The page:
In the late 1920s, the Soviets set out to transform the way Russians ate by constructing enormous fabriki-kukhni for both meal preparation and dining. This attempt to institutionalize and collectivize family meals ultimately failed, but industrialization meant the gradual loss of the traditional Russian bakeries with their enormous wood-burning stoves. Thus it is with some nostalgia that we contemplate the bakery depicted in Pavel Filonov’s Untitled (Angels By the Stove). In this charming ink drawing from the mid-1920s, Filonov accurately depicts a Russian masonry stove — its wide maw, lower storage niche, and heavy damper for regulating the fire.
By using quasi-religious imagery, Filonov reveals the Russian pech as much more than a structure for heating and baking. Russians considered the stove — and the bread it produced — sacred, a belief they expressed through their many stove-related rituals. And because fire represents life and strength, the stove was thought to hold mystical powers. In some parts of Russia, mothers would ritually insert sick children into the oven three times in succession, in the hope that the stove would cure them. In other regions, women crawled into a cold stove — the only sterile, hygienic place in the cottage — to give birth. Even the terms used to speak of the stove, such as “pechka nam mat rodnaya” (“the stove is our own dear mother”), emphasize the stove’s life-giving force, one that miraculously transforms simple dough into the staff of life.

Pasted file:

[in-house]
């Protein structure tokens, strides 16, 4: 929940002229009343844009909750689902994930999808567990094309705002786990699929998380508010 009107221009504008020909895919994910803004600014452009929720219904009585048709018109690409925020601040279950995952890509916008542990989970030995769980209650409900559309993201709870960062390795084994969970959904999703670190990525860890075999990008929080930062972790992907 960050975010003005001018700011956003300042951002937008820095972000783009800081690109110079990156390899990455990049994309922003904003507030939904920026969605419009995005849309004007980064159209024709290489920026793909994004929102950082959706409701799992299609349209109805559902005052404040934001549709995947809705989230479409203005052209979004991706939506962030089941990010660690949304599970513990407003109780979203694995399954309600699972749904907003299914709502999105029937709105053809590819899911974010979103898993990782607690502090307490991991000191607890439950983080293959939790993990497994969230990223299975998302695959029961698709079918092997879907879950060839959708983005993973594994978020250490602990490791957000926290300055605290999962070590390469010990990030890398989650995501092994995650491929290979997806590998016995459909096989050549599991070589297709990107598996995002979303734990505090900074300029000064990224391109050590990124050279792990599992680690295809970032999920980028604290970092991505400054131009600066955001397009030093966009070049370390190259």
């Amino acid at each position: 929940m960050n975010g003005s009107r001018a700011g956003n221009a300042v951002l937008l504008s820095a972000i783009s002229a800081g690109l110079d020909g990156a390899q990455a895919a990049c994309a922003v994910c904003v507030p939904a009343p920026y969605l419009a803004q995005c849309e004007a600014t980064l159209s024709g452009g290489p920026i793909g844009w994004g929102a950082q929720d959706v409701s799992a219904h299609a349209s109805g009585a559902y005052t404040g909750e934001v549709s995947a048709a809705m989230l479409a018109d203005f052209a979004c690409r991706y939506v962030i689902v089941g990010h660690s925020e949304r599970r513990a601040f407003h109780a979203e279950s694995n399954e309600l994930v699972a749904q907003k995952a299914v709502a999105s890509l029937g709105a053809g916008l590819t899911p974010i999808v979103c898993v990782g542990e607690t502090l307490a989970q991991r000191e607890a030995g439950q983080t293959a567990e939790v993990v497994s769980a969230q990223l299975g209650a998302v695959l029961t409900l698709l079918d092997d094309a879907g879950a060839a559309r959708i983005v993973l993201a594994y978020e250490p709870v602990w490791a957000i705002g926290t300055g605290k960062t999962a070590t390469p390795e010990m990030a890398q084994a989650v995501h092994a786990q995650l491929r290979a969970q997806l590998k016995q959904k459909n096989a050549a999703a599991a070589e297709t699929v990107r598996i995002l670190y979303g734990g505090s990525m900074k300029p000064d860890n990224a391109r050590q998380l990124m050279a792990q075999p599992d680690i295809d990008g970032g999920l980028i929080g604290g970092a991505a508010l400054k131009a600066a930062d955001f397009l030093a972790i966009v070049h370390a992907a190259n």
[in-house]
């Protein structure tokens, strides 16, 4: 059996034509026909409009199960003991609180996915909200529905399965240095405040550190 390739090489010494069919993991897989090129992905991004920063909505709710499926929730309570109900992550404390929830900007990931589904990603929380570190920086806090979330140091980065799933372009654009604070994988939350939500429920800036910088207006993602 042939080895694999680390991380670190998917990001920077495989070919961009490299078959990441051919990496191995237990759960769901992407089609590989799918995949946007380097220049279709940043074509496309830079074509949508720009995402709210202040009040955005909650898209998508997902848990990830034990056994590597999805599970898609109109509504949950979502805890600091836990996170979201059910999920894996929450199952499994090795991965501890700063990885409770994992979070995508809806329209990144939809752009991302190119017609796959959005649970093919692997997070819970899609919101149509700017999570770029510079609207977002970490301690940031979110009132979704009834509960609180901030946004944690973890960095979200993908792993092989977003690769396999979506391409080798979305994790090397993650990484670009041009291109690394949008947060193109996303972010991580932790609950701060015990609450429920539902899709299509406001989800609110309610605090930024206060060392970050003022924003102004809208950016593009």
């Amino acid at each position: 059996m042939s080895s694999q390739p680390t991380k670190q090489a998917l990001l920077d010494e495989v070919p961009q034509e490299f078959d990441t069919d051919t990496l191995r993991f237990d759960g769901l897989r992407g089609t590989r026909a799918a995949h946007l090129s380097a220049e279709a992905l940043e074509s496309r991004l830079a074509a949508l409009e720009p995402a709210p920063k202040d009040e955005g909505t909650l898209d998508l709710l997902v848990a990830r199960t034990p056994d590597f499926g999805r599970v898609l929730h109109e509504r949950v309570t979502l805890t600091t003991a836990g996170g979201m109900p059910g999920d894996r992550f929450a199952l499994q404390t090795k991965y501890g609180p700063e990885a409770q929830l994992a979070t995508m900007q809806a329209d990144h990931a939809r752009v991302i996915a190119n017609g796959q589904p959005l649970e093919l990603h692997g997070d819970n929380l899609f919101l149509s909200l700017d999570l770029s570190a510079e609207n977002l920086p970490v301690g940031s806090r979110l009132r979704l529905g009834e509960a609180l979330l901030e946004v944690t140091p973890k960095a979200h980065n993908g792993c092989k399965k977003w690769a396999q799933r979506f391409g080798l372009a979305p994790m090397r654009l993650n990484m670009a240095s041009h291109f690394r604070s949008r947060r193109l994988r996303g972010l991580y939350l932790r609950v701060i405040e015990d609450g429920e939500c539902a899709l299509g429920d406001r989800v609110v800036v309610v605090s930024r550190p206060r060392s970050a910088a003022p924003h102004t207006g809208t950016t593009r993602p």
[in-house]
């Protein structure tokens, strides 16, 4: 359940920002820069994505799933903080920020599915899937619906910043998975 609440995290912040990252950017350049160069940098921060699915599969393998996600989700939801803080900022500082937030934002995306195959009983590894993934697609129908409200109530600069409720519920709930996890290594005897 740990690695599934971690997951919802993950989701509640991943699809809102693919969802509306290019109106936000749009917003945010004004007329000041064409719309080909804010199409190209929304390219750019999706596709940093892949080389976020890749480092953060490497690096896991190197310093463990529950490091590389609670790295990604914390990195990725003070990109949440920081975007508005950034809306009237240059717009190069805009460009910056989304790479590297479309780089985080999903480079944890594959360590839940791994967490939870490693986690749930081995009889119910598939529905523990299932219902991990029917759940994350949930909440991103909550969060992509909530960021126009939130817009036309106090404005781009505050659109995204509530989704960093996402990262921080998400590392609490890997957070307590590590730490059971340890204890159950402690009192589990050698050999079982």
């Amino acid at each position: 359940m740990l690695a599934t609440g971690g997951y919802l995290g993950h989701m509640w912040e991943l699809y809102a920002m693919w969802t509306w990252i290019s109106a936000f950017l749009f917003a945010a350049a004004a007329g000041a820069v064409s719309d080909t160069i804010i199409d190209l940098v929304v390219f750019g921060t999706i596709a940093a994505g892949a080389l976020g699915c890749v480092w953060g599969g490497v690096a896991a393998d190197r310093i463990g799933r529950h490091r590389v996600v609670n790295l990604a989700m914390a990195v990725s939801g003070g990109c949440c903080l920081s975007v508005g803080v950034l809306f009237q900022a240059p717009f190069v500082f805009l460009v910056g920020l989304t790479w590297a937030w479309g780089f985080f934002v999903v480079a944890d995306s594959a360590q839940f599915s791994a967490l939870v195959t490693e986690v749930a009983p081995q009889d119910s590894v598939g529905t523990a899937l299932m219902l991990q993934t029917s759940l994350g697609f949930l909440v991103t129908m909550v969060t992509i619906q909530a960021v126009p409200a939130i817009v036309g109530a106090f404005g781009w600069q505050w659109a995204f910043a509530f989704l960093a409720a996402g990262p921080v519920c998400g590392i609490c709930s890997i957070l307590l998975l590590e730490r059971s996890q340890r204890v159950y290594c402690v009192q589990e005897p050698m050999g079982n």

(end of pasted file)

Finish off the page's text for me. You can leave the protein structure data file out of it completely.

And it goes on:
Filonov’s angels make explicit the connection with the sacred. Yet, unlike typical angels, they do not hover. They are literally down to earth, hard at work in their long aprons and protective headgear, and were it not for their sizeable wings, we might not even recognize them as belonging to a different realm. The angel on the right mixes dough in a trough, while the one on the left inserts a loaf into the stove on a long-handled wooden peel. In the background, on a shelf beneath high windows, sits an array of finished loaves. The fact that this is a basement bakery makes the presence of the angels even more symbolic, and casts the sacredness of the act of baking bread into even greater relief.
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Russian Life is a publication of a 30-year-young, award-winning publishing house that creates a bimonthly magazine, books, maps, and other products for Russophiles the world over.
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